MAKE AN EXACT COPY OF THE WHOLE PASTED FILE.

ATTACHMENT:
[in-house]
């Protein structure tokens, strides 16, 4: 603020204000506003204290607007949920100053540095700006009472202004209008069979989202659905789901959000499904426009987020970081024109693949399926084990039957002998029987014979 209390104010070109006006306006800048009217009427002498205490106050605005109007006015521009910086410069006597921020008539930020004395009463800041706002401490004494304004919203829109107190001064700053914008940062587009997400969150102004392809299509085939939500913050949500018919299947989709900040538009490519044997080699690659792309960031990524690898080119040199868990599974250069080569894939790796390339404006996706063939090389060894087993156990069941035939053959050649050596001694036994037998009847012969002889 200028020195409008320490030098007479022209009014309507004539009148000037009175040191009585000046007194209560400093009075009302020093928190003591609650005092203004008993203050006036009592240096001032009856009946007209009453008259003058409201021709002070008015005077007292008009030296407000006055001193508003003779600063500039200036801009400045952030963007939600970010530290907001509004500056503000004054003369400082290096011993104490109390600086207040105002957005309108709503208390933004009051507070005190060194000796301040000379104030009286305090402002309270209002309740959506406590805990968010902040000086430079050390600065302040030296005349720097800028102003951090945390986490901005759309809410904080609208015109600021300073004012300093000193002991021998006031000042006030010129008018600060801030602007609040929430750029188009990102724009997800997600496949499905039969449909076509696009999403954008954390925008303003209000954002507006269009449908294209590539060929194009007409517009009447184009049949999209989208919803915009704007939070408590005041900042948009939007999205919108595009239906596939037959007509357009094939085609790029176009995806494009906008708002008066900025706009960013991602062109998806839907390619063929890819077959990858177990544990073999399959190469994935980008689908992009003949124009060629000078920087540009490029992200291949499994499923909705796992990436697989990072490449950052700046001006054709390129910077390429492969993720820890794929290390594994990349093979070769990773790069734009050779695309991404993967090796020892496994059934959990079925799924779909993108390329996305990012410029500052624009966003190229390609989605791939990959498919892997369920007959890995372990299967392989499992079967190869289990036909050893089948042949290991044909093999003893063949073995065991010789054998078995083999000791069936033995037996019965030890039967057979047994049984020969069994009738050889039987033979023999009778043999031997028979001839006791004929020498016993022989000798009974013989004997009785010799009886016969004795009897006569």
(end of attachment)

[in-house]
């Protein structure tokens, strides 16, 4: 603020204000506003204290607007949920100053540095700006009472202004209008069979989202659905789901959000499904426009987020970081024109693949399926084990039957002998029987014979 209390104010070109006006306006800048009217009427002498205490106050605005109007006015521009910086410069006597921020008539930020004395009463800041706002401490004494304004919203829109107190001064700053914008940062587009997400969150102004392809299509085939939500913050949500018919299947989709900040538009490519044997080699690659792309960031990524690898080119040199868990599974250069080569894939790796390339404006996706063939090389060894087993156990069941035939053959050649050596001694036994037998009847012969002889 200028020195409008320490030098007479022209009014309507004539009148000037009175040191009585000046007194209560400093009075009302020093928190003591609650005092203004008993203050006036009592240096001032009856009946007209009453008259003058409201021709002070008015005077007292008009030296407000006055001193508003003779600063500039200036801009400045952030963007939600970010530290907001509004500056503000004054003369400082290096011993104490109390600086207040105002957005309108709503208390933004009051507070005190060194000796301040000379104030009286305090402002309270209002309740959506406590805990968010902040000086430079050390600065302040030296005349720097800028102003951090945390986490901005759309809410904080609208015109600021300073004012300093000193002991021998006031000042006030010129008018600060801030602007609040929430750029188009990102724009997800997600496949499905039969449909076509696009999403954008954390925008303003209000954002507006269009449908294209590539060929194009007409517009009447184009049949999209989208919803915009704007939070408590005041900042948009939007999205919108595009239906596939037959007509357009094939085609790029176009995806494009906008708002008066900025706009960013991602062109998806839907390619063929890819077959990858177990544990073999399959190469994935980008689908992009003949124009060629000078920087540009490029992200291949499994499923909705796992990436697989990072490449950052700046001006054709390129910077390429492969993720820890794929290390594994990349093979070769990773790069734009050779695309991404993967090796020892496994059934959990079925799924779909993108390329996305990012410029500052624009966003190229390609989605791939990959498919892997369920007959890995372990299967392989499992079967190869289990036909050893089948042949290991044909093999003893063949073995065991010789054998078995083999000791069936033995037996019965030890039967057979047994049984020969069994009738050889039987033979023999009778043999031997028979001839006791004929020498016993022989000798009974013989004997009785010799009886016969004795009897006569």